1. A storm from the south west. 2. A type of waterproof hat with a wide brim over the neck, worn in storms.

Related Terms

AHULL

1. lying broadside to the sea. 2. to ride out a storm with no sails and helm held to leeward.

ASYLUM HARBOUR

A harbour used to provide shelter from a storm. 'harbor of refuge'

LYING AHULL

Waiting out a storm by dousing all sails and simply letting the boat drift.

KONA STORM

A storm over the Hawaiian Islands, characterized by strong southerly or southwesterly winds and heavy rains

DROGUE

A device to slow a boat down in a storm so that it does not speed excessively down the slope of a wave and crash into the next one. It is generally constructed of heavy flexible material in the shape of a cone. See also sea anchor.

SCOPE

The ratio of length of anchor rode in use to the vertical distance from the bow of the vessel to the bottom of the water. Usually six to seven to one for calm weather and more scope in storm conditions.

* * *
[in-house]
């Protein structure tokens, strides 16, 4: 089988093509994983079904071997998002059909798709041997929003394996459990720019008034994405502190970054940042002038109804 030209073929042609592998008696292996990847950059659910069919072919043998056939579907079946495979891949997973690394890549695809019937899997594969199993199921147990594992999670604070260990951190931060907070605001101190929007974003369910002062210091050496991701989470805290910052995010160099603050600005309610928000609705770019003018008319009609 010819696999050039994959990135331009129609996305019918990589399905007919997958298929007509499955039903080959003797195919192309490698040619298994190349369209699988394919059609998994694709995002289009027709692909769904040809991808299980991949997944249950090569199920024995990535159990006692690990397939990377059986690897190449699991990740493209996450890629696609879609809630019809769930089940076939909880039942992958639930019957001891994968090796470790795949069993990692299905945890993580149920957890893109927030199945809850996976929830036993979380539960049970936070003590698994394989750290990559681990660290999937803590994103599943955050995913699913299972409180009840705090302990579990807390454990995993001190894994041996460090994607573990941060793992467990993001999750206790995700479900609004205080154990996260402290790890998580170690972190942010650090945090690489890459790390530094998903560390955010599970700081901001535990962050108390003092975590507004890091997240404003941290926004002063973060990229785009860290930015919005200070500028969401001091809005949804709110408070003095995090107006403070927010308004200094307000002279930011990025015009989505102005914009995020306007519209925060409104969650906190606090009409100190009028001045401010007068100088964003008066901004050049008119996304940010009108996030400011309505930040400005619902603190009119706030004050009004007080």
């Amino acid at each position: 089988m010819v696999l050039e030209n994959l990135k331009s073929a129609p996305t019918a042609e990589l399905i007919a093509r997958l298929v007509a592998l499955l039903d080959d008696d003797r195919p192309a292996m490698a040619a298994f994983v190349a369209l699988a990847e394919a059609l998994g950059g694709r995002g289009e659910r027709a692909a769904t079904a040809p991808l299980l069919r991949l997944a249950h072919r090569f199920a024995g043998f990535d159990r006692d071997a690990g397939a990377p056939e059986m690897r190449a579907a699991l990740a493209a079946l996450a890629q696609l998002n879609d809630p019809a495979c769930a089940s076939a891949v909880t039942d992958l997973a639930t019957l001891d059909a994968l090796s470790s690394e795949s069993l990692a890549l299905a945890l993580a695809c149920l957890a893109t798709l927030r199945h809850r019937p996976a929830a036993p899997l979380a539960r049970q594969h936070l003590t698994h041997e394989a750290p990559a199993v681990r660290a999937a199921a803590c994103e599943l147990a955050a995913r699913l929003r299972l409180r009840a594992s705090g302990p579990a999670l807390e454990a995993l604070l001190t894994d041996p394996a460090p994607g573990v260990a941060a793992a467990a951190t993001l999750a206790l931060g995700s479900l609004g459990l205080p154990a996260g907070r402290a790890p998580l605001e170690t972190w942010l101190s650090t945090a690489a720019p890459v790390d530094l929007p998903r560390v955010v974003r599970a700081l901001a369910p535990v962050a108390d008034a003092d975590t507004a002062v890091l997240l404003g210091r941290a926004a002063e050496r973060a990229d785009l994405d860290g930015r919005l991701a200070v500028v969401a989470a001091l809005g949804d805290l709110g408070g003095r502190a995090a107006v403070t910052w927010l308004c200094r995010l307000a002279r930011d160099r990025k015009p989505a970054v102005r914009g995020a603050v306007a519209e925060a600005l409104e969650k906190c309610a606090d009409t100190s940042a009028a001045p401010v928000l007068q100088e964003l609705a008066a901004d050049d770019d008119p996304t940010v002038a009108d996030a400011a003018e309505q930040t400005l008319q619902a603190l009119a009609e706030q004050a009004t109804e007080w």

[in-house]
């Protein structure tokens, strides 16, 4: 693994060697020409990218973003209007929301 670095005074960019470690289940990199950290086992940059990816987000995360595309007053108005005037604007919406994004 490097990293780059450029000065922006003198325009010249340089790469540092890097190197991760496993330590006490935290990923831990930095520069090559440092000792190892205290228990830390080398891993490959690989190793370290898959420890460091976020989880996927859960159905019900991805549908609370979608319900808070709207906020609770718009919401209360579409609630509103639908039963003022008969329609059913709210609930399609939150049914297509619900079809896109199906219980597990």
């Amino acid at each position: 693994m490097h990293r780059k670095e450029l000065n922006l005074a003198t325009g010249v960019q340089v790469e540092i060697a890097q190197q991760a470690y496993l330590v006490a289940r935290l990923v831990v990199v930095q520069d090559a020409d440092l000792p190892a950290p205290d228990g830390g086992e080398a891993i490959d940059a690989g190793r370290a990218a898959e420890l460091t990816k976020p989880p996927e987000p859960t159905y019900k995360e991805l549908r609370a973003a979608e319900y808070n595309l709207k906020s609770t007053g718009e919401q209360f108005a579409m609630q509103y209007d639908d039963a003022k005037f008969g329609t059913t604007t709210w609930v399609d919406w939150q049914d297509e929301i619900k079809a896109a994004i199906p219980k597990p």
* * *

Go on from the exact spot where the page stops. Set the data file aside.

AVULSION

The rapid erosion of shore land by waves during a storm

BEACH

The zone of unconsolidated material that extends landward from the low water line to the place where there is a marked change in material or physiographic form, or to the line of permanent veg- etation (usually the effective limit of storm waves). A beach includes foreshore and backshore. The beach along the margin of the sea may be called SEABEACH. Also called STRAND, espe- cially when the beach is composed of sand. See also TIDELAND.

NAVIGABLE SEMICIRCLE

The half of a cyclonic storm area in which the rotary and forward motions of the storm tend to counteract each other and the winds are in such a direction as to tend to blow a vessel away from the storm track. In the Northern Hemisphere this is to the left of the storm center and in the Southern Hemisphere it is to the right.

DANGEROUS SEMICIRCLE

The half of a cyclonic Storm in which the rotary and forward motions of the storm reinforce each other and the winds tend to blow a vessel into the storm track. In the Northern Hemisphere this is to the right of the storm center (when facing the direction the storm is moving) and in the Southern Hemisphere it is to the left. The opposite is the LESS DANGEROUS or NAVIGA- BLE SEMICIRCLE.

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